Climate change is here. We’ve witnessed it locally. We’ve witnessed it abroad. And the warnings for the future of Australia are dire, according to the latest, much-anticipated report from the Intergovernmental Panel on Climate Change.
But egos, power and a lack of courage look set to continue Australia’s political disinterest, avoidance and fear on the issue.
The report, bringing together hundreds of scientists across 60 countries examining thousands of pieces of research, shares that Australia has warmed 1.4 degrees since 1910. In one seriously dire note, it highlights how the ocean region across the East Australia Current is warming at more than four times the global average.
The report’s predictions for the future ahead due to this and further warming includes a number of specific consequences for Australia: rising sea levels leading to further coastal erosion; more frequent and severe fire seasons; worsened rainfall and river floods; fewer days of rain across Eastern Australia but then heavier rains when rain days do occur; and more frequent and severe droughts.
This report should signal the urgent end of coal and fossil fuels. It should be the wake-up call Australia needs to move from last of the 193 countries the UN recently ranked according to those taking action on climate change, to somewhere significantly higher up the list.
So will this IPCC report change things in Australia politically? Will it be the turning point the country needs to move forward, and provide the courage to significantly change course?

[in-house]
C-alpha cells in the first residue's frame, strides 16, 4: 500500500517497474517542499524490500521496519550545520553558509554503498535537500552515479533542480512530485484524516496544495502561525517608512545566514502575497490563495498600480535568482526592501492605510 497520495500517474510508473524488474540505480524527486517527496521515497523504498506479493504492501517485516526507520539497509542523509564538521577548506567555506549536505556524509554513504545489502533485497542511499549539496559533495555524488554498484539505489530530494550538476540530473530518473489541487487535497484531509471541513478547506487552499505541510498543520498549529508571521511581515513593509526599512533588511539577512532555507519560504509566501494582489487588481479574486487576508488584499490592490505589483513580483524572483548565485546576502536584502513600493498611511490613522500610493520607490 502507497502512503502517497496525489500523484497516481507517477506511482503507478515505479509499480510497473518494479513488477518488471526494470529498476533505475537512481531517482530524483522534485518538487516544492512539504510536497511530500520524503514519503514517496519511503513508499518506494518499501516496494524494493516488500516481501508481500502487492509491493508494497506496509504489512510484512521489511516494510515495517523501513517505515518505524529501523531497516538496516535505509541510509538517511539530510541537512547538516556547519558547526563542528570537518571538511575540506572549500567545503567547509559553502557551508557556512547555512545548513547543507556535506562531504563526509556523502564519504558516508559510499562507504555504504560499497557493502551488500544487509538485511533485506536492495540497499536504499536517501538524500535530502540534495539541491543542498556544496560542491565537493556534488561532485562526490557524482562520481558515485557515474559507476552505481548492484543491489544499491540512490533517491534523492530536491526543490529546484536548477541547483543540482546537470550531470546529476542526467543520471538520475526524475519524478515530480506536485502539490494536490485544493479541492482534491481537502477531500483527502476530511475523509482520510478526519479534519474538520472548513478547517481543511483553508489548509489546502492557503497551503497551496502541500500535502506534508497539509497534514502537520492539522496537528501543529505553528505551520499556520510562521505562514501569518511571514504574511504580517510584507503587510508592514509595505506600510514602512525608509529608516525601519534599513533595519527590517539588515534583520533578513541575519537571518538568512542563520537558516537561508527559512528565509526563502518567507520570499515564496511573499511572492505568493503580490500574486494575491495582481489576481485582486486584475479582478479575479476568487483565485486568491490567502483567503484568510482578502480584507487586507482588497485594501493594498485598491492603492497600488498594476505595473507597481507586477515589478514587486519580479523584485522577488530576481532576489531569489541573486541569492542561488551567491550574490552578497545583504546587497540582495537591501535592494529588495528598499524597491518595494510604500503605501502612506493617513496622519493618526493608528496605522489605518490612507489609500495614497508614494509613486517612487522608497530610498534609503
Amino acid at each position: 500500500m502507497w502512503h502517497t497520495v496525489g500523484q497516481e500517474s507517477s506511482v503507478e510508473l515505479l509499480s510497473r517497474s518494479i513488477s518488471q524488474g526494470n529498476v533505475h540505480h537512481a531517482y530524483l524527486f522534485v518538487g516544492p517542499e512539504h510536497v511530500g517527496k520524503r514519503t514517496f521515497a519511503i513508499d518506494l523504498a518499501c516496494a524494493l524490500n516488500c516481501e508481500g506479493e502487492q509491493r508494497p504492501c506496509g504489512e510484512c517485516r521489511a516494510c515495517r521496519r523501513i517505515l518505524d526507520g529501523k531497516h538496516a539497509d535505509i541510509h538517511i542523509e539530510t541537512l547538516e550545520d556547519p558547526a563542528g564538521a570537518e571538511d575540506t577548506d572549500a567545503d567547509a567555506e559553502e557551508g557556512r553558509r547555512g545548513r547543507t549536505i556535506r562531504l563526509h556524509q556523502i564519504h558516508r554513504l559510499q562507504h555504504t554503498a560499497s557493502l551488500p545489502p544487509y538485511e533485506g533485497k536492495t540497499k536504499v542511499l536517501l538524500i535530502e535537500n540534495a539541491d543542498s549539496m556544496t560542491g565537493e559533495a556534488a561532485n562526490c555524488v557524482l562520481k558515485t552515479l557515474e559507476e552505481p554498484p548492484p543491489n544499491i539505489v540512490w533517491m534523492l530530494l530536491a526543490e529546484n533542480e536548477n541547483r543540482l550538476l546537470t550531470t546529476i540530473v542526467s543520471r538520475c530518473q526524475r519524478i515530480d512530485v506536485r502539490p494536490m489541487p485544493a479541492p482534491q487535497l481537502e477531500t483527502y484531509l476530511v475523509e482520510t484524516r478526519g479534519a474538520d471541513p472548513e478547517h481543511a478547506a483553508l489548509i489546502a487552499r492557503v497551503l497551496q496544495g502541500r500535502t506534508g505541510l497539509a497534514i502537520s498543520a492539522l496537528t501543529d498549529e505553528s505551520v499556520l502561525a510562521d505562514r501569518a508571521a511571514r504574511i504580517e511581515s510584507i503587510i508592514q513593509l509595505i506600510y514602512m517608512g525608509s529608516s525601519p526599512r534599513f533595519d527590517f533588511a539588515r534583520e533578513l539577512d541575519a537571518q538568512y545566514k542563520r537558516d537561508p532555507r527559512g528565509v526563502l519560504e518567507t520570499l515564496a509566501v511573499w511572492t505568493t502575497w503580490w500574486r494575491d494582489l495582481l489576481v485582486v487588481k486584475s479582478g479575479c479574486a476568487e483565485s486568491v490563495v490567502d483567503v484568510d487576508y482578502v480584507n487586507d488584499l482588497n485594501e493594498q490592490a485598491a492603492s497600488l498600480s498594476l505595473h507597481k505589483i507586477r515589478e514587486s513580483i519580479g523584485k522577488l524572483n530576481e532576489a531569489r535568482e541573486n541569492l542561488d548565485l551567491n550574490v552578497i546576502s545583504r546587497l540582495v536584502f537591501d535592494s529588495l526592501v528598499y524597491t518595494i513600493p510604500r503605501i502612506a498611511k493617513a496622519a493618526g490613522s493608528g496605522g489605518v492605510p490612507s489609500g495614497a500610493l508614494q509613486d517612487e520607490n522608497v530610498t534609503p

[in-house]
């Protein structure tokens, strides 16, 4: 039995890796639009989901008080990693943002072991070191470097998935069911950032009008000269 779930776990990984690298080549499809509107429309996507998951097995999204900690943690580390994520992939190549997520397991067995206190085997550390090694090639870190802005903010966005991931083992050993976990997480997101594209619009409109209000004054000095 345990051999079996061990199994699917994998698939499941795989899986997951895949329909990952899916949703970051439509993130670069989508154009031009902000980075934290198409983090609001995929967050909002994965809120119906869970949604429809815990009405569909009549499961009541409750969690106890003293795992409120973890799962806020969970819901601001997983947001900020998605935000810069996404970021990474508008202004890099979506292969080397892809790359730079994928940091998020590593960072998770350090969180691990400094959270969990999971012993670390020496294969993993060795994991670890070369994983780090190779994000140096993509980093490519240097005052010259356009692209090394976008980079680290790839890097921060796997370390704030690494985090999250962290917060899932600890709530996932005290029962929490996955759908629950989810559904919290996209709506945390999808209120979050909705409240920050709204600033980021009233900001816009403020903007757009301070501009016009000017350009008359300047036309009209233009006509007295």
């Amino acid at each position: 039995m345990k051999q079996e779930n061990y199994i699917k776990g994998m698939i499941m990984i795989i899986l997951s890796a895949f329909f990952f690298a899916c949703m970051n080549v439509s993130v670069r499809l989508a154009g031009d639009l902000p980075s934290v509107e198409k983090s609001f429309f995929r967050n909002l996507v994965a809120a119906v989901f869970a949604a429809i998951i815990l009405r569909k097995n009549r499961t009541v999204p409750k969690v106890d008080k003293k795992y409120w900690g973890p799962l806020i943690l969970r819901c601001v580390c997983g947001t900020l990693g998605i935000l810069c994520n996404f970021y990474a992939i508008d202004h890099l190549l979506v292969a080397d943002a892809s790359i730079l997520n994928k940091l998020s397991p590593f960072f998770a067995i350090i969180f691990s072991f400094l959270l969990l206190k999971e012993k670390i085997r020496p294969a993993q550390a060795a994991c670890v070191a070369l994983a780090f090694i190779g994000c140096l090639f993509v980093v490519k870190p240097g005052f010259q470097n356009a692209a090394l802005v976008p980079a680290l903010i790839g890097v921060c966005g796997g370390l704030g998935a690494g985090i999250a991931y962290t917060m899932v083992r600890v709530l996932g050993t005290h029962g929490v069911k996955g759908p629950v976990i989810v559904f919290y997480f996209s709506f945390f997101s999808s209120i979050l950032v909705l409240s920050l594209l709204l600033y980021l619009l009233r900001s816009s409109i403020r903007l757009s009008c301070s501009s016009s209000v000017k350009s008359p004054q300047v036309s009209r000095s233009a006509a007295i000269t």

That seems unlikely, based on what we’ve previously seen from the Morrison Government on climate change, which continues to refuse to commit to reaching net zero emissions, despite such disinterest seeing the country further sidelined internationally.
It also seems unlikely given the power-at-all-costs mentality of this and previous governments, as well as an unwillingness to consider legacy or even anything beyond winning the next election.
And yesterday, just prior to the report being released, the Prime Minister gave an indication of just how this report would shape his policymaking. Hint, not much, at all.
When questioned by Adam Bandt from the Greens on the report that would be released within hours, Morrison was flippant and nonchalant in his response. And frankly offensive to anyone who feels the pressure and concern about what comes next.
Indeed, he used the question as an opportunity to dig at “those who want to talk Australia down” and gaslight Australians again on the so-called “achievements” this country is making on climate action.
“There may be those in this place who want to talk Australia down, Mr Speaker,” he said. “They want to talk Australia down about what we’re achieving. But I can tell you the farmers of this country have been putting their shoulder to the wheel of this task Mr Speaker, the resources industry is putting their shoulder to the wheel on this task, Mr Speaker.”
He went on, claiming his government is backing these industries because it “believes that you can get emissions down, you can keep electricity prices down, that you can address the future industry needs of this country, Mr Speaker, and you can do that in a way that is complementary and that you don’t have to sacrifice one for the other.”